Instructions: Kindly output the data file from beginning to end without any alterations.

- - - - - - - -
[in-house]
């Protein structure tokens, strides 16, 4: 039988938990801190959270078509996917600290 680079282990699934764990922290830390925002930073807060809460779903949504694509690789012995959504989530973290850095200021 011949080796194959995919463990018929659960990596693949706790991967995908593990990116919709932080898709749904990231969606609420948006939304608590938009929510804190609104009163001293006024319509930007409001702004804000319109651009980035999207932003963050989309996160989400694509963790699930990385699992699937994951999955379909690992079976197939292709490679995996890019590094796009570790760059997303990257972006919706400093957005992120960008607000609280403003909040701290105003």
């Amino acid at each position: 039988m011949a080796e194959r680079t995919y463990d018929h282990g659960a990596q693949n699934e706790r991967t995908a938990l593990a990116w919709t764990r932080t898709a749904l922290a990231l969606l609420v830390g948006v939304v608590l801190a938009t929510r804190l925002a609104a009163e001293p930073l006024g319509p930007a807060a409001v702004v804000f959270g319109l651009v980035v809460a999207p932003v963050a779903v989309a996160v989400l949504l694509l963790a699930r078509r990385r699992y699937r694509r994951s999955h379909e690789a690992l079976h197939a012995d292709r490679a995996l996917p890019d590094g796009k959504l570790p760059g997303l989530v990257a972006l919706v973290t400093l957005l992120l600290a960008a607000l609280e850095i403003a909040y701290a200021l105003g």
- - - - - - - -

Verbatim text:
[in-house]
């Protein structure tokens, strides 16, 4: 039988938990801190959270078509996917600290 680079282990699934764990922290830390925002930073807060809460779903949504694509690789012995959504989530973290850095200021 011949080796194959995919463990018929659960990596693949706790991967995908593990990116919709932080898709749904990231969606609420948006939304608590938009929510804190609104009163001293006024319509930007409001702004804000319109651009980035999207932003963050989309996160989400694509963790699930990385699992699937994951999955379909690992079976197939292709490679995996890019590094796009570790760059997303990257972006919706400093957005992120960008607000609280403003909040701290105003």
């Amino acid at each position: 039988m011949a080796e194959r680079t995919y463990d018929h282990g659960a990596q693949n699934e706790r991967t995908a938990l593990a990116w919709t764990r932080t898709a749904l922290a990231l969606l609420v830390g948006v939304v608590l801190a938009t929510r804190l925002a609104a009163e001293p930073l006024g319509p930007a807060a409001v702004v804000f959270g319109l651009v980035v809460a999207p932003v963050a779903v989309a996160v989400l949504l694509l963790a699930r078509r990385r699992y699937r694509r994951s999955h379909e690789a690992l079976h197939a012995d292709r490679a995996l996917p890019d590094g796009k959504l570790p760059g997303l989530v990257a972006l919706v973290t400093l957005l992120l600290a960008a607000l609280e850095i403003a909040y701290a200021l105003g």